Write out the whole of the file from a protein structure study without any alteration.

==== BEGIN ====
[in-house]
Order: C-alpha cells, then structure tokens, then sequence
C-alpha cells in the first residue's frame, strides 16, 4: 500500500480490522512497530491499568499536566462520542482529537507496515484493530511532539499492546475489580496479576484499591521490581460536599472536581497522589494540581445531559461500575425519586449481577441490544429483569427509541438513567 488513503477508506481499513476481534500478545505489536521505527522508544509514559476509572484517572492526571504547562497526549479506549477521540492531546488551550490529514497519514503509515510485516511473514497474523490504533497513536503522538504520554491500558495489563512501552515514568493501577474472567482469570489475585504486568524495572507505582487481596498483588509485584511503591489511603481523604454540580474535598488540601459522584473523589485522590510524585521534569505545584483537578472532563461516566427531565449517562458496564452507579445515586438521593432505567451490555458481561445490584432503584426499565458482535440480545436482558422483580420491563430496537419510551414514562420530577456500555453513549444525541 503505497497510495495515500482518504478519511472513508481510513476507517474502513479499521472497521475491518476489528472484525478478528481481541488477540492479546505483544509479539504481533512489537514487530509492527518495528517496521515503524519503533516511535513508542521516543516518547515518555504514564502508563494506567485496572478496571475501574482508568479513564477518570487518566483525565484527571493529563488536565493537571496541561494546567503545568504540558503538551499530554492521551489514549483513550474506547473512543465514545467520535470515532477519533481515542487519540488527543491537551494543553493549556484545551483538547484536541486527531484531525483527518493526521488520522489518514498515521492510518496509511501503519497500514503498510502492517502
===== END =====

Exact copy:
[in-house]
Order: C-alpha cells, then structure tokens, then sequence
C-alpha cells in the first residue's frame, strides 16, 4: 500500500480490522512497530491499568499536566462520542482529537507496515484493530511532539499492546475489580496479576484499591521490581460536599472536581497522589494540581445531559461500575425519586449481577441490544429483569427509541438513567 488513503477508506481499513476481534500478545505489536521505527522508544509514559476509572484517572492526571504547562497526549479506549477521540492531546488551550490529514497519514503509515510485516511473514497474523490504533497513536503522538504520554491500558495489563512501552515514568493501577474472567482469570489475585504486568524495572507505582487481596498483588509485584511503591489511603481523604454540580474535598488540601459522584473523589485522590510524585521534569505545584483537578472532563461516566427531565449517562458496564452507579445515586438521593432505567451490555458481561445490584432503584426499565458482535440480545436482558422483580420491563430496537419510551414514562420530577456500555453513549444525541 503505497497510495495515500482518504478519511472513508481510513476507517474502513479499521472497521475491518476489528472484525478478528481481541488477540492479546505483544509479539504481533512489537514487530509492527518495528517496521515503524519503533516511535513508542521516543516518547515518555504514564502508563494506567485496572478496571475501574482508568479513564477518570487518566483525565484527571493529563488536565493537571496541561494546567503545568504540558503538551499530554492521551489514549483513550474506547473512543465514545467520535470515532477519533481515542487519540488527543491537551494543553493549556484545551483538547484536541486527531484531525483527518493526521488520522489518514498515521492510518496509511501503519497500514503498510502492517502